A comfortable, safe Italian revival
Prezzo in Boca Raton relaunches a popular spot
Reboots are all the rage on television, so why not with restaurants? Take a comfortable old formula, sprinkle in a few modern twists and voila — success should be assured so long as the previous fan base is still alive, a few fresh faces check it out and nobody mucks up things too badly along the way. A pinch of drama doesn’t hurt, provided it all works out in the end, and everyone goes home happy.
That pretty much sums up the revival of Prezzo in Boca Raton by veteran restaurateur Burt Rapoport. The new Prezzo, which opened Christmas week 2017, is a safe and comforting journey to the past that also stacks up well in the present. Prezzo was a popular Italian restaurant that had legions of fans and multiple South Florida locations in the 1990s. A meal at the relaunched version begins with a complimentary bulb of fresh-roasted garlic with sweet cloves baked to golden creaminess, which can then be smeared on fresh-baked focaccia breadsticks, just like the old days. Ameal can end with the signature dessert of apple tart, crisped golden in the wood-burning oven, just like the old days. In between comes a variety of Italian standards — pizzas, pastas, meats, seafood — that are not particularly innovative but nevertheless satisfying.
The pan-roasted clams ($16) were perfectly cooked in a spicy, garlicky tomato broth that we wouldn’t let the staff clear until all the juice was properly sopped and soaked with bread. The fried calamari ($14) could have been a bit crisper and blotted a bit better to remove excess oil, but the fresh squid was tender and tasty. A simple salad of seasonal greens ($10) had light and vibrant vinaigrette and sweet slices of apple with toasted walnuts.
The appetizers allayed my worst fears. It turns out the new location of Prezzo was not jinxed after all. Walking into the Park Place shopping plaza on a recent Saturday night, I was filled with trepidation. Prezzo opened in the same site where two Rapoport delicatessen concepts flopped last year, first Rappy’s (an ode to his late father,
KThe Fruitti de mare with shrimp calamari, mussels, clams, linguine, olive oil and tomato.
JThe grilled pork chop scottodito is spice and herb rubbed and served with sweet and hot peppers. who ran a kosher dairy restaurant in New York) and then Park Place Deli, which featured lower prices and more traditional menu items after the locals rebelled against Rappy’s modern twists such as vegetarian chopped liver made from lentils and alcohol-spiked milkshakes.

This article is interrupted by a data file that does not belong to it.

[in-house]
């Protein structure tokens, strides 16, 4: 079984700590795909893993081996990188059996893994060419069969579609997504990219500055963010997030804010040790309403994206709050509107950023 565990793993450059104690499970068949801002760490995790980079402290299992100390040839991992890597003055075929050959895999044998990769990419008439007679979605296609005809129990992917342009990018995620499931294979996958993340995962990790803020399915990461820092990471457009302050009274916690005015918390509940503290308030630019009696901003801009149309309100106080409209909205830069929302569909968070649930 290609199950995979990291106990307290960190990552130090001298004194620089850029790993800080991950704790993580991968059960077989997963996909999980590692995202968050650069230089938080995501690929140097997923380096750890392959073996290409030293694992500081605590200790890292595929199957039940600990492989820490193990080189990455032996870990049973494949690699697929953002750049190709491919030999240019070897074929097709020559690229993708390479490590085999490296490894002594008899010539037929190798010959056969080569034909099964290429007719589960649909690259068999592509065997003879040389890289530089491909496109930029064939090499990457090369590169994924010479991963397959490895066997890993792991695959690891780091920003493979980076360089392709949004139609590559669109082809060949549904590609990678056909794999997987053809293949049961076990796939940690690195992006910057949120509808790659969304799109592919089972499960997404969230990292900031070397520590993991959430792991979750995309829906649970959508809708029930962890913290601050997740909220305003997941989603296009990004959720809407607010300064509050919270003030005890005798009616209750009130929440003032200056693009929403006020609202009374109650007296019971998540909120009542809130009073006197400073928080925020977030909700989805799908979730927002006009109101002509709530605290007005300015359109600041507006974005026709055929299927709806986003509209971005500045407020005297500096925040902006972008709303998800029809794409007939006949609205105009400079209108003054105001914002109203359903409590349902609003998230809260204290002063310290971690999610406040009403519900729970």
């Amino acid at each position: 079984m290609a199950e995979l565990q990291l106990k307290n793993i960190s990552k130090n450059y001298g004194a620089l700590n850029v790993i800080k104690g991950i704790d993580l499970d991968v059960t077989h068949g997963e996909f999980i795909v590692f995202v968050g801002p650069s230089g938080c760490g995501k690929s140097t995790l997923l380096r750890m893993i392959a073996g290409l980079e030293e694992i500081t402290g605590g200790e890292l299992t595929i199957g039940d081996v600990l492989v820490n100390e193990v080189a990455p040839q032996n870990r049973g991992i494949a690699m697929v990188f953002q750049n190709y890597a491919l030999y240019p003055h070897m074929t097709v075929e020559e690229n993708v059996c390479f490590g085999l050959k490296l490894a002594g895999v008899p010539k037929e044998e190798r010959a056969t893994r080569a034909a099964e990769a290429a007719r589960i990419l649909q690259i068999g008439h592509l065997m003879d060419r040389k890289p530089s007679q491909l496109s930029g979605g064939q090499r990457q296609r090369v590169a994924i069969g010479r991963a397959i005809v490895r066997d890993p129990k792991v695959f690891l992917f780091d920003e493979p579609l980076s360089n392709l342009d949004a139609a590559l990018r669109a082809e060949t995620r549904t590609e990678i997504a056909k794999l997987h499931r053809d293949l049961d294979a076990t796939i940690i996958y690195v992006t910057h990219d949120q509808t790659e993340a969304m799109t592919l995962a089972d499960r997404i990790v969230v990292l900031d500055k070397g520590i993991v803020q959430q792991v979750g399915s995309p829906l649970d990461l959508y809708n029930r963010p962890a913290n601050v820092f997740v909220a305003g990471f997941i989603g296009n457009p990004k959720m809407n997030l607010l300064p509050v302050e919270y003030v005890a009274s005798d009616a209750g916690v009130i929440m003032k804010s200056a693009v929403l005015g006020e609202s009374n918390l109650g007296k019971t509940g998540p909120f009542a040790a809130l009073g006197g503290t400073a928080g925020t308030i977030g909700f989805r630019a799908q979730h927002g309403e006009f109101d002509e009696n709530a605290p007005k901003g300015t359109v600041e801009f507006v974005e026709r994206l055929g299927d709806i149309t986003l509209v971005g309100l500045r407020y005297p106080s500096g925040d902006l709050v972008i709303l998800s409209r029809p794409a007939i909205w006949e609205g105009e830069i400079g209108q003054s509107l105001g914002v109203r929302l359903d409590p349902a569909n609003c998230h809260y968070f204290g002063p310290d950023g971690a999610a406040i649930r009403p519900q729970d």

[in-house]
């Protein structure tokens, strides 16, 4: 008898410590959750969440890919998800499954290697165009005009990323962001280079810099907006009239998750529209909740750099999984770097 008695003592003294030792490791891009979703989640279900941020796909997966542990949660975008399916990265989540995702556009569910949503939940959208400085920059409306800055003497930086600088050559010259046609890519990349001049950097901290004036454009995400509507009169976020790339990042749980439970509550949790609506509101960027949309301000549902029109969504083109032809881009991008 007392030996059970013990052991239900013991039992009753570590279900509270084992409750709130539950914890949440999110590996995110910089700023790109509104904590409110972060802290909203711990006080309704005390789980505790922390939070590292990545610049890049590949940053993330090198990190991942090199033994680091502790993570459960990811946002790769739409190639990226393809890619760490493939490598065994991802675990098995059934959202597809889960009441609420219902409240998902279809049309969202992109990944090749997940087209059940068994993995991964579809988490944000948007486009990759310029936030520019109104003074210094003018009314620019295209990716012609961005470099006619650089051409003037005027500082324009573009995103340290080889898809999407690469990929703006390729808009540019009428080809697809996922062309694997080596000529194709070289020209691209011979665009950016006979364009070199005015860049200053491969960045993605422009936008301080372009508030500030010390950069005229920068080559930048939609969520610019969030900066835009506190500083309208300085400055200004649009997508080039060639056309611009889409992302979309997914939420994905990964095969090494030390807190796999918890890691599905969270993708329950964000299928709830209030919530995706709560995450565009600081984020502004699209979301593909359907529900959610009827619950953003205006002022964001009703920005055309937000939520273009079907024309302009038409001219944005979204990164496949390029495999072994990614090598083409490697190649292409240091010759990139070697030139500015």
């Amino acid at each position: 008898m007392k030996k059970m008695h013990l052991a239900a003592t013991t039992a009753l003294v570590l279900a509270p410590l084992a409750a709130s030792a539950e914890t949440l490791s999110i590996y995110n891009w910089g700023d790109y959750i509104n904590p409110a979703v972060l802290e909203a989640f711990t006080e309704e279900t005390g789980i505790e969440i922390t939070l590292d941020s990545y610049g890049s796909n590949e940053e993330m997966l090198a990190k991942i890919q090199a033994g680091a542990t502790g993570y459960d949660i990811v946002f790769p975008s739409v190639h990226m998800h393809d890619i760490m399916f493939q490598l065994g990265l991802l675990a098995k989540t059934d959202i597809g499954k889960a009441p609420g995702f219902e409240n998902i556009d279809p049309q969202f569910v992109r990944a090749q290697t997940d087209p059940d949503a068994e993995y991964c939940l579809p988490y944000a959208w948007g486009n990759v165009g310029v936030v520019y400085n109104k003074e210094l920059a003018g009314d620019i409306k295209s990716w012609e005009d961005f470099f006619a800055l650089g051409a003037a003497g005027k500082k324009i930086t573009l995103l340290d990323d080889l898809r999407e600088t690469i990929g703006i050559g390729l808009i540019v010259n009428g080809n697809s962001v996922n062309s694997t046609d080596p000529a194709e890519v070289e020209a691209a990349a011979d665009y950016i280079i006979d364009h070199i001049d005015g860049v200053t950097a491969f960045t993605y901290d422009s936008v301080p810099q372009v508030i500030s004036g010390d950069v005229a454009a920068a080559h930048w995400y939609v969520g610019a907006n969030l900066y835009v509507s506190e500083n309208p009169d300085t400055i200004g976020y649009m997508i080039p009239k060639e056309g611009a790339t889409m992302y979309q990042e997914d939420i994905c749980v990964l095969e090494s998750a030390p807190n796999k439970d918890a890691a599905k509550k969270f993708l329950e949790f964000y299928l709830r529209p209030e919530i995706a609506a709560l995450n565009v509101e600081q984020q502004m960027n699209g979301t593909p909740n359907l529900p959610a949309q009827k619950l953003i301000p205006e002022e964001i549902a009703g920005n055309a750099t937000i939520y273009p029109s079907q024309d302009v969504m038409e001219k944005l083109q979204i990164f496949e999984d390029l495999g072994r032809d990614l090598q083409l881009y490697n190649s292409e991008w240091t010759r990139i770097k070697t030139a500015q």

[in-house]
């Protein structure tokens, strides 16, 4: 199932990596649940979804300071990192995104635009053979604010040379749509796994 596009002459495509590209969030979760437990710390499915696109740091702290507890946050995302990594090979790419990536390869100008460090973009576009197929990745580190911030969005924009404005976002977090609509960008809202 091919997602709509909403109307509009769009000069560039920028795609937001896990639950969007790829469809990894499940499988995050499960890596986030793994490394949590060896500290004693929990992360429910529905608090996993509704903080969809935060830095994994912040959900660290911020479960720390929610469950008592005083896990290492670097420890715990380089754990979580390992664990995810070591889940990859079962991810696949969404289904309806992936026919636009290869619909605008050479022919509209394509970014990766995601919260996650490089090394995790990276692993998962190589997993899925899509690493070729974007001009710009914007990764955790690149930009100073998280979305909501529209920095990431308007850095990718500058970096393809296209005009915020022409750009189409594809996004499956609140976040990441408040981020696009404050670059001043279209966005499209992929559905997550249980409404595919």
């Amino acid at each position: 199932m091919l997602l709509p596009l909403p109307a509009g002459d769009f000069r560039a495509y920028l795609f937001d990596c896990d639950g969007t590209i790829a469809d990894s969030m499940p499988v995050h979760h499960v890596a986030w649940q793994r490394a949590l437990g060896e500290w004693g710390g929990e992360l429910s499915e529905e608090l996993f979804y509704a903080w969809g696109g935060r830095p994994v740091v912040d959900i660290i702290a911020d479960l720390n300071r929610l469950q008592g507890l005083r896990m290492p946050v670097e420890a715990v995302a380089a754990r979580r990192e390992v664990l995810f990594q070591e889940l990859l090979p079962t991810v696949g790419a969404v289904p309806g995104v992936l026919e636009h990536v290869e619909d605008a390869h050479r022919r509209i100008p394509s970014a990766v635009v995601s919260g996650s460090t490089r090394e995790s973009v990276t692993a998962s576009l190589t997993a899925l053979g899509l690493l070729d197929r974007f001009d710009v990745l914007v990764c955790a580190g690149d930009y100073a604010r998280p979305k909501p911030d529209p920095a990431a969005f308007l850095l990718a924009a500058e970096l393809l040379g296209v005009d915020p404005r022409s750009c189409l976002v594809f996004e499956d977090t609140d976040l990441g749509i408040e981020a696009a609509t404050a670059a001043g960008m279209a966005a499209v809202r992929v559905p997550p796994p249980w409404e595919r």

From the deli debacle came the Prezzo rebirth, including the flashy hiring of James Beard Award-winning chef Mark Militello. But Militello was already gone by the time I had made it in for a meal. Militello left in March after just three months, returning to Josie’s Ristorante in Boynton Beach as a consultant. “We’re both restaurant veterans. He liked to do things his way, and I like to do things my way,” Rapoport said in an interview after my meal. “It just didn’t work out.”
Patrick Broadhead, executive chef for Burt & Max’s in west Delray Beach and a longtime Rapoport Restaurant Group employee, was brought in to helm the Prezzo kitchen. Rapoport says he and Broadhead are revamping and tweaking ingredients and menu items. An all-day menu for both lunch and dinner will soon be unveiled, along with a dozen lunch specials that will be available for $12.
Knowing what I know about Rapoport (a pragmatic businessman who wants to offer product that tastes good but doesn’t break the bank) and Militello (a creative kitchen auteur who likes to play with the finest ingredients and sometimes labor-intense technique), I could see how there was a clash. The dishes I had at Prezzo were all good but a bit underwhelming for these artisanal, made-from-scratch times. Dry pasta was used in pasta dishes, and those dishes were fine, although Rapoport says the kitchen will start experimenting with fresh pastas later this summer. A disappointing margherita pizza ($14) was the weakest link of the meal, underdone and bearing no flavor nor singed marks from the woodfired oven. The pizza was made with shredded prepared mozzarella, not slices of fresh mozzarella. Rapoport says the pizza will soon feature both types.
If I had known the pizza would be so mediocre, I would have